COVID-19: Implications on inventory planning, sourcing and procurement
Supply chain experts give their take on how to navigate through uncharted waters
As demand rides a rollercoaster in the last few months, huge adjustments have been asked from businesses in every corner of the world and sector. It has been a huge challenge to understand what is changing moment-to-moment, let alone predicting what will happen, so eft by Reuters sat down in a webinar with experts working at the coalface of inventory planning and distribution to understand what can be done to survive and thrive.
Unprecedented demand fluctuations
The demand changes have been dramatic and unprecedented. For Pedro Paiva, Operations Director, EMEA for major footwear manufacturer Alpargatas, which owns the Havianas brand, they “Estimate that we will lose between 30% and 50% of sales this year.”
Alexander Wheeler, Target’s Senior Director, Food Supply Chain reinforced that garments and footwear are way down on the year. “What we’ve seen is a huge deterioration in the apparel sectors. So, the things that people don’t need on a day-to-day basis.”
This has really put a stress on our ‘old normals’ and what we thought were our capacities have almost doubled and that was only in [the space of] a month’s time
However, there has been a “50%” rise “in food and beverage essentials” for the retail giant, which has meant a huge reorientation in purchasing and demand planning. “This has really put a stress on our ‘old normals’ and what we thought were our capacities have almost doubled and that was only in [the space of] a month’s time.”
Alongside this sudden change in demand, there has been a shift in what channel that demand is being expressed in. Wheeler and Target have found “a huge demand change in how our guests interact with us. We talk about the shift to digital, we were prepared for an increase but even just in the first weeks of April we are seeing an almost 300% increase in digital,” which was already increasing “almost exponentially.”
Indeed, the demand changes are occasionally so significant that it might mean businesses move into lines of production and sectors that they have never addressed before. “We are producing masks for hospital,” says Paiva. “We have converted our production lines to do hospital footwear.”
The view on visibility
These sudden shifts mean that visibility is even more critical than ever before. “Visibility is the centrepiece … not only in terms of where my inventory is, in which channel, and where to move it, but also in consumer demand, and how can I be ahead of that game and forecast the demand?” says Harshad Kavinde, Strategy and Supply Chain Leader, Slalom Consulting.
Indeed, even for the biggest companies, there has been adjustment as the margins become finer in the current environment. “We are trying to answer really important questions, such as when will we be back in stock, to what items and how do we do that?” said Wheeler. “Questions that we haven’t had to ask in past because when you are a big enough footprint and have enough inventory levels, you can miss here and there. For the first time in a while we have been pushed and stressed to understand in certain markets how quickly can we recover? How can we position ourselves to do that? And having conversations on prioritising items and getting really heavy on the ones guests need relative to what we would call the tail that isn’t as necessary at the moment.”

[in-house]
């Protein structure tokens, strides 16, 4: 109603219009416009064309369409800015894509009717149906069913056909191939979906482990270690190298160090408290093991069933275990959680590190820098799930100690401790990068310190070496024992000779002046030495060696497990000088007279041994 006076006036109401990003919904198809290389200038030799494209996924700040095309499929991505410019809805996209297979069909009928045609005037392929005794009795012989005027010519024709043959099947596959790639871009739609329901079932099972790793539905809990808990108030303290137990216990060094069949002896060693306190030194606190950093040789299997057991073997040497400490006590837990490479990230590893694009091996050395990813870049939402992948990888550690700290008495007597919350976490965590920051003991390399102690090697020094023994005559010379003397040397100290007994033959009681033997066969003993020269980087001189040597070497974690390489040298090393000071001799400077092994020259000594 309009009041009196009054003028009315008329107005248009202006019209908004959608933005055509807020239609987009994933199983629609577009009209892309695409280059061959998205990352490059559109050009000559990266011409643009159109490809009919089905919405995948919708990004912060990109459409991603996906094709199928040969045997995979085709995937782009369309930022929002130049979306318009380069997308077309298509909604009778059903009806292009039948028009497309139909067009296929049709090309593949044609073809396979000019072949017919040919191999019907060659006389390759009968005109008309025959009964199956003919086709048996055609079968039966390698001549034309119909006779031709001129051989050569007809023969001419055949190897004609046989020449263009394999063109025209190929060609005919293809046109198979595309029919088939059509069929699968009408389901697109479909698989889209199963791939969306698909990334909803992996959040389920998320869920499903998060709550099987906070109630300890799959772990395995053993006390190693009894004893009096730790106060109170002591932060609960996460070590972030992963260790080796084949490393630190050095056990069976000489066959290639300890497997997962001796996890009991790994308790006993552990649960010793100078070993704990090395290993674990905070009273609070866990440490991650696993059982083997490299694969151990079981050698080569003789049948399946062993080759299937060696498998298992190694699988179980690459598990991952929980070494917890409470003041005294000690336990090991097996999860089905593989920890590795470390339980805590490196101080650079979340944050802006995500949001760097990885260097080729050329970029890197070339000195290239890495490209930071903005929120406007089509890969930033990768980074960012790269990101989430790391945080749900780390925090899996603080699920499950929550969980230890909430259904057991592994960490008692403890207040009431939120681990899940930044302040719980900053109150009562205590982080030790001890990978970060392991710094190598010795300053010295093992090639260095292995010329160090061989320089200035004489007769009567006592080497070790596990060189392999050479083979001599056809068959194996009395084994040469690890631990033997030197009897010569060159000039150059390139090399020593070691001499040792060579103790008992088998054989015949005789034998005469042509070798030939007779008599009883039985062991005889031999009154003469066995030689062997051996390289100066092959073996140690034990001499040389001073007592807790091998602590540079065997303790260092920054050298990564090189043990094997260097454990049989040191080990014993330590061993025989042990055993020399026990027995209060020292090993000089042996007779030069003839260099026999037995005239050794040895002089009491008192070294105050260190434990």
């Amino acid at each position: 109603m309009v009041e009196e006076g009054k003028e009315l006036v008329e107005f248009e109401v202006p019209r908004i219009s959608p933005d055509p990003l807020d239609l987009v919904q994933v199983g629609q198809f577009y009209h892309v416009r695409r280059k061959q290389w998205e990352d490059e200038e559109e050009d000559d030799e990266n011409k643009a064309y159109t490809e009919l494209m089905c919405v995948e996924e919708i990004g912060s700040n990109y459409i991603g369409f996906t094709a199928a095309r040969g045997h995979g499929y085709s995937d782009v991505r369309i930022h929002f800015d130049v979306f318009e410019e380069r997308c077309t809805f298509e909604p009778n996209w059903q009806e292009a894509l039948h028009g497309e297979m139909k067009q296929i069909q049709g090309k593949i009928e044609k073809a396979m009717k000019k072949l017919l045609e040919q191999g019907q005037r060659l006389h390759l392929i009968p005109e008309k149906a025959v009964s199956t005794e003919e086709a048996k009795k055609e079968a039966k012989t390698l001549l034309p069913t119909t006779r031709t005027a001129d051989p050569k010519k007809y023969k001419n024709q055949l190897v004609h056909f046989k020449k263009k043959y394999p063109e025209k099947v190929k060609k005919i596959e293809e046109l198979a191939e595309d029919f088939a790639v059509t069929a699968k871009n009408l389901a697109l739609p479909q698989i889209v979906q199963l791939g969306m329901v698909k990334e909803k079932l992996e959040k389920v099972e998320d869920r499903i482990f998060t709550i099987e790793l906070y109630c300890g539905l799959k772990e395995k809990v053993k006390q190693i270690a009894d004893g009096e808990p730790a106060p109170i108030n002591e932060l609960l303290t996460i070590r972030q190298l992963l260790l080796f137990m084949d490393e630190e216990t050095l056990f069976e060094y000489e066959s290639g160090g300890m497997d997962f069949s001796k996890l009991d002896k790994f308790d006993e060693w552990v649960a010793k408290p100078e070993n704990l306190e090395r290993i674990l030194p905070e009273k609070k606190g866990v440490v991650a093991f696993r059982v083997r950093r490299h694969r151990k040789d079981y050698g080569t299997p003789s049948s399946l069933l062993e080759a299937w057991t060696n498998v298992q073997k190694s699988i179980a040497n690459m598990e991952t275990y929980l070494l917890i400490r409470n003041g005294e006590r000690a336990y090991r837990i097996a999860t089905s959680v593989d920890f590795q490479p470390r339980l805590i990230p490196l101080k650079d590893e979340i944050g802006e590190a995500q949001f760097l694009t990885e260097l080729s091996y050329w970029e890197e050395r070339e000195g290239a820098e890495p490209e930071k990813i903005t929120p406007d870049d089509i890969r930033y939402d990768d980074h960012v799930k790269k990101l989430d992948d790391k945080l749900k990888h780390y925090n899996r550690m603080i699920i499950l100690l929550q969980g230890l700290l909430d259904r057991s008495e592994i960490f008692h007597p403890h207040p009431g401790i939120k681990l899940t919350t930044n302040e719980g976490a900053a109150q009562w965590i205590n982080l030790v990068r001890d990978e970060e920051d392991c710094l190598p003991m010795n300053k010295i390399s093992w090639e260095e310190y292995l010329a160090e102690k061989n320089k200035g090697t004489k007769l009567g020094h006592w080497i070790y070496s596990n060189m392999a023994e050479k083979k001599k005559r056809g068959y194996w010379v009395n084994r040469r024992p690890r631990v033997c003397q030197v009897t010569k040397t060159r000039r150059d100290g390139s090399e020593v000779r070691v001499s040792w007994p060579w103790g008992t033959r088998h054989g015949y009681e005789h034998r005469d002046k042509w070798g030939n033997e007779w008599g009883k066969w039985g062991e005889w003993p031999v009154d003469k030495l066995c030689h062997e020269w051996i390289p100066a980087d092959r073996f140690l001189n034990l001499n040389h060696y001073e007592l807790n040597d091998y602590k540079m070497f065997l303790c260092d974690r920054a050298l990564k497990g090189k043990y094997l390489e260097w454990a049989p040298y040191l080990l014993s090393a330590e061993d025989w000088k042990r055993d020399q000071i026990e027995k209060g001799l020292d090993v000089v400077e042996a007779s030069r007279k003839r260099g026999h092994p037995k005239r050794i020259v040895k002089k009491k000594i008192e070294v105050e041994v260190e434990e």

My Tier-1 supplier but Tier-2, Tier 3 suppliers? What’s happening with them? How liquid are they? Can they meet demand in the future? Are there any disruptions in the sub tier supply chain and how will that affect me?
Kavinde notes that this also means taking a deep dive into your suppliers throughout your entire chain. “On the supply-side as well, how do I know more at the granular and reliable level about the supplier performance and not only my Tier-1 supplier but Tier-2, Tier 3 suppliers? What’s happening with them? How liquid are they? Can they meet demand in the future? Are there any disruptions in the sub tier supply chain and how will that affect me?”
Paiva also emphasises the importance of being robust from a supplier but also a transportation perspective. “We need to look at alternative sources of procurement, of production, alternative factories, alternative countries. Even the transport network is changing. I am sure that we will need to bring more via air than by sea and we need to pay for securing capacity on those options and we are prepared to do some order fragmentation.”